JCDC World Reggae Dance Finals Should Be Exciting | Entertainment
Jamaican Commission for Cultural Development (JCDC) promises this year’s global reggae dance competition will be the most exciting and memorable yet as teams from Jamaica and overseas show off their dancing skills , while competing for over a million dollars in cash and prizes.
World Reggae Dance coordinator Juliet Cowan-Morgan said with the level of competition seen throughout the preliminary rounds, the national finals scheduled for August 4 “will be very big and the competition will be really tight.”
She said in addition to the $ 1 million in cash and prizes, which will go to the top three, the JCDC will be giving out section prizes this year.
“We will reward people for the best costume, the best rural group, the best international group and the most disciplined group, so no one will come away with all the awards this year,” she added.
The competition began months ago with the elimination of dancers in several auditions held across the island.
More than 50 groups were seen in auditions held at Priory Beach in St Ann and Jockey Factory in Lucea, Hanover, while nearly 80 groups showed up for an elimination exercise held at the Ranny Williams Entertainment Center.
Cowan-Morgan explained that some of the groups were cut because they did not adhere to the reggae and dancehall dance moves.
“They weren’t properly choreographed for an audience, the stage wasn’t properly used and some of the songs weren’t appropriate. We deliberately said no hip hop and no disco, so these would have been automatically eliminated, ”she said.
She noted, however, that overall, “We had a good performance in the groups this year. The level was very high and it was really a close elimination.”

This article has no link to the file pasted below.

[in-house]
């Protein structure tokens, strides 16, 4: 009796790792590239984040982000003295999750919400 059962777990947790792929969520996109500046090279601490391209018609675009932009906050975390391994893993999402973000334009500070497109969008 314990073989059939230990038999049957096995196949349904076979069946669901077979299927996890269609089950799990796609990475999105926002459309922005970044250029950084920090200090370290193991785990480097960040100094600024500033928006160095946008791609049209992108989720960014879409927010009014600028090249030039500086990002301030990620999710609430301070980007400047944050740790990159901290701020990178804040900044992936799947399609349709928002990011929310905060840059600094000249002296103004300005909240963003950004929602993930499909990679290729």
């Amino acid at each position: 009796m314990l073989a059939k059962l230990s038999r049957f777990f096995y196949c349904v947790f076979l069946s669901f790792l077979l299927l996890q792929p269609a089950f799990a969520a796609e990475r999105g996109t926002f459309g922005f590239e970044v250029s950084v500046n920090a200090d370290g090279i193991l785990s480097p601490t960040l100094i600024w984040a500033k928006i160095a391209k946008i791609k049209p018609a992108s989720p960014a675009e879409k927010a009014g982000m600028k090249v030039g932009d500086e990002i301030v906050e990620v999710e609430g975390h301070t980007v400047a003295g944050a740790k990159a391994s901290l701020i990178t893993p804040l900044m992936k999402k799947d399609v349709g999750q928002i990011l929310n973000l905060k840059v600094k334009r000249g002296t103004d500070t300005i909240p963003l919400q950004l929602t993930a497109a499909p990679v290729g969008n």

“You see the popular Jamaican reggae dance. You can see moves from Nyabinghi, ska, rocksteady and other traditional expressions. That’s what we’re looking for,” she said, noting that the teams were judged in three main areas – coordination, originality and delivery.
About 25 to 30 dance groups showed their dancing skills in the semi-finals held in June and of this group, 15 were selected for the finals scheduled for August 4 at the National Indoor Sports Center.
The finalists participated in a week-long workshop, where they received help polishing their final performance “just to make sure what they are presenting to the audience is clean and creative,” Cowan-Morgan explained. .
The finals, which are scheduled to begin at 8:00 p.m., will be one of the main activities of the Independence Jubilee Village to be held in celebration of Jamaica’s 50th anniversary celebrations under the theme: “Jamaica 50: A Nation on Mission “.
Anonymous, who won the competition in 2010 and 2011, will be the special guest artist for the event.
The annual competition, held since 2006, has been a great success, attracting talented local dancers and many foreigners. It is open to groups of three to eight people, aged 16 and over, and residing in or outside Jamaica. Its aim is to give national and international exposure to talented dancers as they compete in the reggae roots categories; dance hall; contemporary / classical reggae; reggae dance hall; and dance story.
According to Cowan-Morgan, the competition is “very different” from other dance competitions.
“We welcome street dancers there, a lot of them don’t work. They really don’t have another place to show their talent, so I think they use that medium to express themselves and. .. to take advantage of the workshops, which we provide them, ”she said.
Additionally, she noted that, while with other competitions, dancers would be required to compete in various genres, “with JCDC World Reggae Dance you focus on popular and reggae dance moves.”
Over the years, the competition has attracted dancers from the Caribbean and Japan, while a Japan-Jamaica team will compete in this year’s final. Foreign groups are not required to attend auditions and semi-finals due to travel costs, and are allowed to submit their dance on a DVD which is screened in the semi-finals and they are judged with the others.
In 2009, the competition received its first entry from a Japanese dance group, which placed second in the finals that year. This group re-entered in 2010 and 2011.